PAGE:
St. Mary's, the Town Church of Wittenberg, is located near the market in the midst of the medieval city centre of Wittenberg. Discernible even from far away, the church’s two mighty towers provide a landmark visible and define the silhouette of the city. Martin Luther worked there as a preacher beginning in 1512. He delivered countless sermons here until the end of his life. Luther’s preaching against indulgences – decisive to the origins of the Reformation – began here.
The appearance of this church is largely determined by late Gothic architectural forms. In the late 13th century, the oldest portion of the building still intact, the double-naved high choir, was added onto a nave that has since been lost. To the east, it concludes in a straight choir wall with a brick pediment. Construction of the two towers at the western end of the structure dates to the mid-14th century. The main portal is located between the towers, surmounted by a round window. The portal archway depicts an enthroned Mary as Queen of Heaven with the Christ Child.
The majority of the artworks date to the Reformation era. The most striking piece is the main altar, a work by Lucas Cranach the Elder and the Younger that reflects an iconography strongly influenced by Luther’s Reformation theology. Numerous epitaphs also stem from the Cranach workshop.
The work of the young theologian Martin Luther began in Wittenberg; it was here that he first preached in public. He held the professorship for biblical interpretation at the university beginning in 1512. Because the duties of theology professors also included preaching, he likely also began occasionally preaching in St. Mary's Church at the same time. The first surviving and reliably dated sermons by him are from the year 1514. In 1514-1515, the City Council commissioned him with permanent management of this ministry. Luther remained in this position throughout his life, for more than 30 years.
Like most buildings in continuous use for religious purposes, St. Mary's Church underwent a number of modifications due to requirements of a liturgical or religious, etc., nature. Spanning several centuries, to this day the building history is visible in the different phases of construction. The present sanctuary dates to the end of the 13th century; the late-Gothic, three-aisled nave was added in the 14th century, as were the two towers, which 1556-1557 were fitted with the cupolas they still have today. An extensive reconstruction of the interior by Italian architect Carlo Ignazio Pozzi was begun in 1810.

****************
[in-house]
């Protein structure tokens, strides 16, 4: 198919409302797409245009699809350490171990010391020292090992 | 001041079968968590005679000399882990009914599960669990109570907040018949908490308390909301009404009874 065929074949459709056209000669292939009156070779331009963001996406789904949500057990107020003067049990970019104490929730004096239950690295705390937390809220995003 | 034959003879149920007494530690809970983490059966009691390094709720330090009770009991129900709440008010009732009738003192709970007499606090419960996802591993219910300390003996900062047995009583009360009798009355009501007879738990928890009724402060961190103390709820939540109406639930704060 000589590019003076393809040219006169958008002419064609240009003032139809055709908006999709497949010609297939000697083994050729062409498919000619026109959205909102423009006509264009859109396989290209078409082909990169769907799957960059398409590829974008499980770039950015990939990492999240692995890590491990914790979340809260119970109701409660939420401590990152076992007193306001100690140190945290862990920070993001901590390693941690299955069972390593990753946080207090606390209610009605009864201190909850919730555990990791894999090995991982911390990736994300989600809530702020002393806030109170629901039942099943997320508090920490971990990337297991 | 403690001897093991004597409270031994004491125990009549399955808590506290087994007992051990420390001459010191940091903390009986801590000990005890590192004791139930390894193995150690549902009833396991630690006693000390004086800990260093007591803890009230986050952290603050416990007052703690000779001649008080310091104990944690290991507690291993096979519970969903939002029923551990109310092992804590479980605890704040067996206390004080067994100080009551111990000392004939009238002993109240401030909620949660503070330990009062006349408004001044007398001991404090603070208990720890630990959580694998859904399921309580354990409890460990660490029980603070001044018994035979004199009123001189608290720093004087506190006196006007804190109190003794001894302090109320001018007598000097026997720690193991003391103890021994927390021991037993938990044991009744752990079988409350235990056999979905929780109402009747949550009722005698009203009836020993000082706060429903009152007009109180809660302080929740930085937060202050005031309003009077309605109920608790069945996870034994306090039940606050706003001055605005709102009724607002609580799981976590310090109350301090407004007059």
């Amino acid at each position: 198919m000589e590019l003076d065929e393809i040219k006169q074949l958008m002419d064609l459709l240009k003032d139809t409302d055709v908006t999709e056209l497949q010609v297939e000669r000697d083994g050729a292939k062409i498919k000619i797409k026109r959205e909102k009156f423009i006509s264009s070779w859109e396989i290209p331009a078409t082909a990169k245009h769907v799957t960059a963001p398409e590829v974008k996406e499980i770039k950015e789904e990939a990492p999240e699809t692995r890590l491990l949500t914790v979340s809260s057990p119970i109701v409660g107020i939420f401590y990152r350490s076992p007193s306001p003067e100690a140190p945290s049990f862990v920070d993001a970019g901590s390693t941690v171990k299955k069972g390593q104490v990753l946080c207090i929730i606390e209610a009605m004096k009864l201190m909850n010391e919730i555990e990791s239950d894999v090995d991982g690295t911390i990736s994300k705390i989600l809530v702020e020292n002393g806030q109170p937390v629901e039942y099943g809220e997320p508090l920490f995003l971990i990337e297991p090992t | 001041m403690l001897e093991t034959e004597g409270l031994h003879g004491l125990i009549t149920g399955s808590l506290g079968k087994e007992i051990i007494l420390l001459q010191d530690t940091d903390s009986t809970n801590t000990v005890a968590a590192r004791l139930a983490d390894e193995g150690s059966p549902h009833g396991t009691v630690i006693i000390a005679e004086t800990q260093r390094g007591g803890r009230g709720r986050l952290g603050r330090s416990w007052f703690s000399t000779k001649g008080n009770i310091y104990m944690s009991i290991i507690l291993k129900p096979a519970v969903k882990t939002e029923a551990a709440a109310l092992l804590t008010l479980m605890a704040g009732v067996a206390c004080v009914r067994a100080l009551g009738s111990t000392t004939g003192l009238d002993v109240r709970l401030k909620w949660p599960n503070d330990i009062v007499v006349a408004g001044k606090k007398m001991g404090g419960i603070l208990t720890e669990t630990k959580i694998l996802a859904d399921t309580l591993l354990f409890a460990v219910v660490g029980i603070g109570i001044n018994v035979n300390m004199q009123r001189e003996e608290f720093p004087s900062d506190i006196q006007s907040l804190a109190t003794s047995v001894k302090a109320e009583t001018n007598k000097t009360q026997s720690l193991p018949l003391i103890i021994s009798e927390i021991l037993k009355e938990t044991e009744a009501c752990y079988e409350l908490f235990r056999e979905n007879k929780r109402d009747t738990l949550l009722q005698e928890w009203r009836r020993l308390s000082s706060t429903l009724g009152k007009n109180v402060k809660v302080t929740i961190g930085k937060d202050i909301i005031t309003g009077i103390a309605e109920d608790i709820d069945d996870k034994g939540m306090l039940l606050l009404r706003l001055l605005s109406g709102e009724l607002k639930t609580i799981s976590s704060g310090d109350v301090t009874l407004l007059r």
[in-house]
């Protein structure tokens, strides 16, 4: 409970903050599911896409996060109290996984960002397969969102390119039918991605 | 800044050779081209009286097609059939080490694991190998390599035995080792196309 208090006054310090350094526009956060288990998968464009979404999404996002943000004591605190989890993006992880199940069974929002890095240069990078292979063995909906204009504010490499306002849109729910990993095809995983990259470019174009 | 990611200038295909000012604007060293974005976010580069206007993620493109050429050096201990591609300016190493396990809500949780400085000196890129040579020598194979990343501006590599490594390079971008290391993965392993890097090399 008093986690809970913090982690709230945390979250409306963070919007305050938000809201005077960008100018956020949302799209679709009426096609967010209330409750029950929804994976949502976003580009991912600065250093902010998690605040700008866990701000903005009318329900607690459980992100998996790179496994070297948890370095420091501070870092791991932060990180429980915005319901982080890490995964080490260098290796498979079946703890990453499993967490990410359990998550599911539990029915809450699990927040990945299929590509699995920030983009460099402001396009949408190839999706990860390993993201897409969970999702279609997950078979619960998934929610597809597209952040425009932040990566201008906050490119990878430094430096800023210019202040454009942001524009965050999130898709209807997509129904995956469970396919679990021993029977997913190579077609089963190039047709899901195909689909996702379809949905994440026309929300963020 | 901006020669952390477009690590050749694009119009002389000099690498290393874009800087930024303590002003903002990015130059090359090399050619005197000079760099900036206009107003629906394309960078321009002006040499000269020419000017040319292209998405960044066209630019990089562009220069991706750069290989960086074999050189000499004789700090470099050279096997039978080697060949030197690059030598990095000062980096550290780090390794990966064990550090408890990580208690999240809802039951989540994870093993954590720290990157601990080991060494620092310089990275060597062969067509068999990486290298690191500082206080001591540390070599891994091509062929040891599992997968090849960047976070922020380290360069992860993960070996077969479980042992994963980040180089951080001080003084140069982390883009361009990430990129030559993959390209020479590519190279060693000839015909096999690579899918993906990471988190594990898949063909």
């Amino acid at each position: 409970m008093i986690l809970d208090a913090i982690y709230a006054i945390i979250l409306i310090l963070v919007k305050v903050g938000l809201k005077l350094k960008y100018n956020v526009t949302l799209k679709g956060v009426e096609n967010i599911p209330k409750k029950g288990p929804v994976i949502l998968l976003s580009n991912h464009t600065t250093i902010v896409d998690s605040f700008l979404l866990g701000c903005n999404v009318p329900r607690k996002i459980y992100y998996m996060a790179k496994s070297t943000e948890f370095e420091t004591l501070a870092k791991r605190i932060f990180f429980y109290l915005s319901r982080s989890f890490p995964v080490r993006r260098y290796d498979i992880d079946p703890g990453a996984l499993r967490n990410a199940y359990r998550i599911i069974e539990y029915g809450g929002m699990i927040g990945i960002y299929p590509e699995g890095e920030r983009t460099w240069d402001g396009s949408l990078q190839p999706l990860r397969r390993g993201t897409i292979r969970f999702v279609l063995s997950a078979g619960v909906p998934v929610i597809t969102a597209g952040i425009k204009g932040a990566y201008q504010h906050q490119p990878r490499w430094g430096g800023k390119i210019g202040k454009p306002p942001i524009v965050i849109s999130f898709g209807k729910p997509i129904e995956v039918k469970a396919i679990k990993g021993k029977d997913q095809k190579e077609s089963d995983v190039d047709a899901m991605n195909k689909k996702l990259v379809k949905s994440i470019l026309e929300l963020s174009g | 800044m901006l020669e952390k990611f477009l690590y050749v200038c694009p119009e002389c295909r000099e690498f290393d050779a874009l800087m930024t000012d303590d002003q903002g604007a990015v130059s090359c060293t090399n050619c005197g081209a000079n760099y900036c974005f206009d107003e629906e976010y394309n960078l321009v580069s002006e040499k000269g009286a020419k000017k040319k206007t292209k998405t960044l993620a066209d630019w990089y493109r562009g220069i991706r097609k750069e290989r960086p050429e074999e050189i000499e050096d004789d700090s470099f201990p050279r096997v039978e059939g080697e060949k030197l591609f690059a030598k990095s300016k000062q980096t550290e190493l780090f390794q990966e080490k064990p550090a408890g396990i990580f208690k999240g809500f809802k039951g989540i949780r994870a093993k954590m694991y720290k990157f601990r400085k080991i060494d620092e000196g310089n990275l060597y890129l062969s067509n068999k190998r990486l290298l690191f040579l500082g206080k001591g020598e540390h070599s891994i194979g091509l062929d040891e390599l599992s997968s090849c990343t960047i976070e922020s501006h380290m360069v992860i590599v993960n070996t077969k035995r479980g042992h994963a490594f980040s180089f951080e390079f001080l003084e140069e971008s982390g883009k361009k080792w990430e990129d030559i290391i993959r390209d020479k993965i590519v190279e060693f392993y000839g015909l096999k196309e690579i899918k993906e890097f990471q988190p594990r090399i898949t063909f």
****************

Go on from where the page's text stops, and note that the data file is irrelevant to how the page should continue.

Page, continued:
The Church was refurbished in the years 2012-2016.
The Town Church of Wittenberg ranks high among the memorials and sites of events associated with the Reformation. It can rightly be regarded as a crucial point of departure for the Reformation, and to this day it remains inextricably linked with the name of Martin Luther.
The church structure is representative of the importance of the citizenry and the faithful, the indispensable recipients of the ideas of the Reformation. If not for the citizens’ courage and determination to institute reforms, the Reformation would not have become a worldwide movement.
It was also a site of some of the most important acts of Martin Luther. As related in detailed reports by eyewitnesses and contemporaries, the events that took place there have been handed down to this day. As a result, it can be determined, down to the hour, when Luther preached in this church, where he stood and what subjects he addressed. Luther delivered far more than half of the more than 2,000 surviving sermons in the Wittenberg Town Church. This is where church services were held in German for the first time, and where the sacrament was first shared with the congregation ‘in both forms’: in bread and wine.
Protestant Congregation of the Town Church of Wittenberg
Town Church Congregation Office
06886 Lutherstadt Wittenberg